The powerful and deadly Messerschmitt Bf-109 was the mainstay of the Luftwaffe’s fighter arm throughout World War II, scoring more aerial victories than any other type. Thirteen Bf 109 pilots claimed more than 200 victories apiece, while two of these ‘Experten’, ‘Bubi’ Hartmann and ‘Gerd’ Barkhorn, each shot down more than 300 enemy aircraft. In the early years of the war, the speed, handling characteristics and firepower of the Bf 109E 'Emils' gave many Allied Hurricane and Spitfire pilots a nasty shock.
With a top speed of 690 km/h (429 mph) at 7,400 m (24,280 ft), a powerful 2,000 horsepower Daimler-Benz 605D engine and a pressurized cabin, the K-4 ‘Kurfürst’ was the best and final version of the Bf-109 to see service. Armed with one 30-mm Mk 108 cannon and two 13-mm Mk 131 machine guns, the K-4’s agility made it more than a match for most Allied fighters, while its blistering firepower made it the scourge of high-flying enemy bombers.
The ‘Kurfürst’ was also no slouch in the ground-attack role, carrying either a 500 kg or a 250 kg bomb.
Jump into your K-4, get airborne and tangle with Mustangs, Spitfires and Thunderbolts, or scythe your way down through massed Flying Fortress bomber formations.
Bf 109 is one of the most well-known fighters of WWII had humble beginnings. When first imagined in 1933, just as a new political party rose to power in Germany, few people could have imagined that this early interceptor research project would result in over 30,000 production examples serving throughout Europe in roles ranging from ground attack to reconnaissance, and providing a mount to most of the world's leading fighter aces.
Originally the aircraft was designated as Bf 109 by the RLM, since the design was submitted by the Bayerische Flugzeugwerke ("Bavarian Aircraft Works") during 1935. BFG was renamed Messerschmitt AG after 11 July 1938 when Erhard Milch finally allowed Willy Messerschmitt to acquire the company. All Messerschmitt aircraft that originated after that date, such as the Me 210, were to carry the "Me" designation.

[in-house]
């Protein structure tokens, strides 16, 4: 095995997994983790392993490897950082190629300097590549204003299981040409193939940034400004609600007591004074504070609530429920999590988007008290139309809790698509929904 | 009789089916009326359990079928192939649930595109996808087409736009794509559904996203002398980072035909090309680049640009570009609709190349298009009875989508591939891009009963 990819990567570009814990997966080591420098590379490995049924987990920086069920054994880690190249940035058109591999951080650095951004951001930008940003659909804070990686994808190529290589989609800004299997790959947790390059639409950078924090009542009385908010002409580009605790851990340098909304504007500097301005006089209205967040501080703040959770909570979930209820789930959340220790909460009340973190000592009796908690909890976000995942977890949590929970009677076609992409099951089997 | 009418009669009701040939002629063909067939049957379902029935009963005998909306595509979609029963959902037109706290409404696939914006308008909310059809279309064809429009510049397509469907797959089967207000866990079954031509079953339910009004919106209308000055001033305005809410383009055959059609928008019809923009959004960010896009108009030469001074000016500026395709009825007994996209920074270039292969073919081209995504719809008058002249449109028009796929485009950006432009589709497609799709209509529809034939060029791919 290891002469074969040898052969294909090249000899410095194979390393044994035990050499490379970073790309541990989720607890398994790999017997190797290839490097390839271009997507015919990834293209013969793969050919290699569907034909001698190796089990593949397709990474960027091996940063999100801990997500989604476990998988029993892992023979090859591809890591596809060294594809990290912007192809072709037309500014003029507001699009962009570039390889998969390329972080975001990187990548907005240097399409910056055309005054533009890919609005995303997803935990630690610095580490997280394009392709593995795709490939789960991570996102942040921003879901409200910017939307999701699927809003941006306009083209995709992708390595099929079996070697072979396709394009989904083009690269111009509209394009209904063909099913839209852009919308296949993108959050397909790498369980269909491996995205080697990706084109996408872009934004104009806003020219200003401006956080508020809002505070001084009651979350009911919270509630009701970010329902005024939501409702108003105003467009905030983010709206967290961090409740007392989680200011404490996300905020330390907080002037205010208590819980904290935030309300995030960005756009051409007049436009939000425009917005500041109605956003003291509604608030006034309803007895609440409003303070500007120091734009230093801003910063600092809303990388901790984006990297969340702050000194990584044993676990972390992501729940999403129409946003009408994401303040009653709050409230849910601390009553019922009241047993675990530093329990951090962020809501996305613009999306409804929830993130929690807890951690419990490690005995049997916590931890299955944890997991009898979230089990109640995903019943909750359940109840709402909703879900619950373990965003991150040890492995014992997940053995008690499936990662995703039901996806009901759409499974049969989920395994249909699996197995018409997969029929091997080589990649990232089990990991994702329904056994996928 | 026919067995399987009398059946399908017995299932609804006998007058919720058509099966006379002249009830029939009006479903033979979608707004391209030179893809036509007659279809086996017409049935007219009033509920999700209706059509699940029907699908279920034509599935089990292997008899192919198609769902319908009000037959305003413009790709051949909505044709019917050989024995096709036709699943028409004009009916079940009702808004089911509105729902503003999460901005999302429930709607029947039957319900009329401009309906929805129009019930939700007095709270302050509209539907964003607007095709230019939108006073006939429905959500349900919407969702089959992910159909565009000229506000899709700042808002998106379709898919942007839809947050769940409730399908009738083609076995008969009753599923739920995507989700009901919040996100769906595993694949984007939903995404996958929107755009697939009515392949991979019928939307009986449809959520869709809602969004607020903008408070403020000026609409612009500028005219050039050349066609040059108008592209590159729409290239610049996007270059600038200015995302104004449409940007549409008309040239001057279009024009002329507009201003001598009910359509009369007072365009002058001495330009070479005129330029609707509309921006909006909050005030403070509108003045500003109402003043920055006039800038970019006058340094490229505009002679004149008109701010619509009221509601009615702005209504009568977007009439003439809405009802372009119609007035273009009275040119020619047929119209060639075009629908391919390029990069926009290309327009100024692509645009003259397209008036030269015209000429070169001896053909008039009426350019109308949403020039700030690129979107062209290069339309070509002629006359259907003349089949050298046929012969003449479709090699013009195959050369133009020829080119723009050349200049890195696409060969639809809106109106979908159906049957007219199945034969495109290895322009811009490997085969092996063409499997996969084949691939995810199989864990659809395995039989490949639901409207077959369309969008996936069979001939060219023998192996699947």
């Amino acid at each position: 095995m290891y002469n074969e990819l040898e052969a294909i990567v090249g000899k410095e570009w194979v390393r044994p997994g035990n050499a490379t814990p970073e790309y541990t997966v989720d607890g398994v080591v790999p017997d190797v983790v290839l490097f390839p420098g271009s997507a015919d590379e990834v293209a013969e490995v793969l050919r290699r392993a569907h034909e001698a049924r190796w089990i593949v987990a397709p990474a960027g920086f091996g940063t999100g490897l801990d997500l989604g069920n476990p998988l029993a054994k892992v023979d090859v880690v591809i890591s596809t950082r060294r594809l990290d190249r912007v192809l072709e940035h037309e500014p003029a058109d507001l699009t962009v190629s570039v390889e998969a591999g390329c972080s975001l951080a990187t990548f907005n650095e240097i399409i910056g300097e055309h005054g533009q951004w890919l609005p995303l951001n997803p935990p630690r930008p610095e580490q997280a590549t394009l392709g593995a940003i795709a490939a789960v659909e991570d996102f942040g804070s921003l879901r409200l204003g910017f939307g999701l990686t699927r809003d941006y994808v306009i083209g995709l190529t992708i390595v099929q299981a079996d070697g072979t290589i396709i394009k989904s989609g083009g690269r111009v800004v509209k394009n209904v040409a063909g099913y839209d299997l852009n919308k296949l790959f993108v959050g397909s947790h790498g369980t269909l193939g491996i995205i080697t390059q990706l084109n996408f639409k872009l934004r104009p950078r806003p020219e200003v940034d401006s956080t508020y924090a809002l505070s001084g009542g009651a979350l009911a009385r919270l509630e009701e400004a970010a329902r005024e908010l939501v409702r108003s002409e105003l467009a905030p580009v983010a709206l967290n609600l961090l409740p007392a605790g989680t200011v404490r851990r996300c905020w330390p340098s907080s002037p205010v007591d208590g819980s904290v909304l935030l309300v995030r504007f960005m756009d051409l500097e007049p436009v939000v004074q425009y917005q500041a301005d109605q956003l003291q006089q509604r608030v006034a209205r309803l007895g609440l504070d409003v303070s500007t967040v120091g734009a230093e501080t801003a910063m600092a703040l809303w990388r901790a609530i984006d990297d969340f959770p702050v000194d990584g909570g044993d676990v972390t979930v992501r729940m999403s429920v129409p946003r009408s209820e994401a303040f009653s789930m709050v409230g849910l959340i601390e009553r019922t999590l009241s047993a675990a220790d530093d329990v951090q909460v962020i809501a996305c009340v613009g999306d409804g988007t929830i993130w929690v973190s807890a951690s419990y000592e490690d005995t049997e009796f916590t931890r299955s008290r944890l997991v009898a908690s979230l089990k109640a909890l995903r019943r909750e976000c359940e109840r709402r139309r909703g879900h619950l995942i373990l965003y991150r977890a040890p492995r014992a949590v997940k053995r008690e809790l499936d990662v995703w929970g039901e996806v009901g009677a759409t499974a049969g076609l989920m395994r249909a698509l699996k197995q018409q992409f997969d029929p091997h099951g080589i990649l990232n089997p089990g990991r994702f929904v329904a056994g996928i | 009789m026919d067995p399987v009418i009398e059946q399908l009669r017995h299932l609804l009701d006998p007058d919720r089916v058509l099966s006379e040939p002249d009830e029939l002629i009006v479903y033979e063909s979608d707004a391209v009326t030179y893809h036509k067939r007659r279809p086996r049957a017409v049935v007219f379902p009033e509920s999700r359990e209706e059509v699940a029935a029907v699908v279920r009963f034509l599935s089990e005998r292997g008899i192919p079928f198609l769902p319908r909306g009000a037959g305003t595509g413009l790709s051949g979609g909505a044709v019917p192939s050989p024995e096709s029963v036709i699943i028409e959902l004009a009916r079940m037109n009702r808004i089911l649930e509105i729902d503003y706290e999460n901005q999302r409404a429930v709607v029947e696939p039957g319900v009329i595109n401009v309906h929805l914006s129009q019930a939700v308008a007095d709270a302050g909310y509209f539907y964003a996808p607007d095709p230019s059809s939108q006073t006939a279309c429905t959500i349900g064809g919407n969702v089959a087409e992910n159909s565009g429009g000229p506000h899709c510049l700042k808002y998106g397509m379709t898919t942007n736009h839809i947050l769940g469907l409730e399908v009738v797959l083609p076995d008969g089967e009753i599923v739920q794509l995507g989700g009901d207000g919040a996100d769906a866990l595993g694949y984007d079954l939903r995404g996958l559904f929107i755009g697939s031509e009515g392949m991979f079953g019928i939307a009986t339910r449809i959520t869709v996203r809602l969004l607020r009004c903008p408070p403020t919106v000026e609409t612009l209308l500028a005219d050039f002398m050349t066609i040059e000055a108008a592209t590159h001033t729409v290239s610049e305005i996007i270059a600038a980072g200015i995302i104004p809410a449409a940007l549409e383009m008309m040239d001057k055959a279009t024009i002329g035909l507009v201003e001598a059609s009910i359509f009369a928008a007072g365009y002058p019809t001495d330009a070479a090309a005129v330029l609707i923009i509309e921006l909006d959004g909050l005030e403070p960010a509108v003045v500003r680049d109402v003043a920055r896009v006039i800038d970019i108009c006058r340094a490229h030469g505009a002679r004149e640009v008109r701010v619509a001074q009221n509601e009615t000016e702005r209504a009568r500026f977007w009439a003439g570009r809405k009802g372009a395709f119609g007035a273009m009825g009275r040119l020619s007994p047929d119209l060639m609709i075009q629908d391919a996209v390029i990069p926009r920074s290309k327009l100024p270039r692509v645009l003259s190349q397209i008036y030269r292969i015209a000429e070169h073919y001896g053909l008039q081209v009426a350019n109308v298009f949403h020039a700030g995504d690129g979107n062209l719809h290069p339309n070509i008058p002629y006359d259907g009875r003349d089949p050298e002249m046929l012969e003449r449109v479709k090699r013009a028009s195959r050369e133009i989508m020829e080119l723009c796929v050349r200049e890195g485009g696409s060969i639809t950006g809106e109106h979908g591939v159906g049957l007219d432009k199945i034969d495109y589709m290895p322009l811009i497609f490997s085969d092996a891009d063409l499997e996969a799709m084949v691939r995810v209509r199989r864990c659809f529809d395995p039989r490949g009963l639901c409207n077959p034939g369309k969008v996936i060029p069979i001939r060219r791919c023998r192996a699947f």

The names "Anton", "Berta", "Caesar", "Dora", "Emil", "Friedrich", "Gustav" and "Kurfurst" were derived from the variant's official letter designation (e.g. Bf 109G – "Gustav"), based on the German spelling alphabet of World War II, a practice that was also used for other German aircraft designs.
When the Bf 109 was designed in 1934 by a team led by Willy Messerschmitt and Robert Lusser, its primary role was that of a high-speed, short range interceptor. It utilized the most advanced aerodynamics of the time and embodied advanced structural design which was ahead of its contemporaries. In the years of the Blitzkrieg, the Bf 109 was the only single-engine fighter operated by the Luftwaffe, until the appearance of the Fw 190.
The 109 remained in production from 1937 through 1945 in many different variants and sub-variants. The primary engines used were the Daimler-Benz DB 601 and DB 605, though the Junkers Jumo 210 powered most of the pre-war variants. The most-produced Bf 109 model was the 109 G series (more than a third of all 109s built were the G-6 series, some 12,000 units being manufactured from March 1943 until the end of the war).
The Bf 109 K was the last of the series to see operational duty and the last in the Bf 109 evolutionary line. The K series was a response to the bewildering array of series, models, modification kits and factory conversions for the Bf 109, which made production and maintenance complicated and costly – something Germany could ill-afford late in the war. Work on the new version began in the spring of 1943, and the prototype was ready by the autumn of that year. Series production started in August 1944 with the K-4 model, due to changes in the design and delays with the new DB 605D powerplant. The K-4 was the only version to be mass-produced.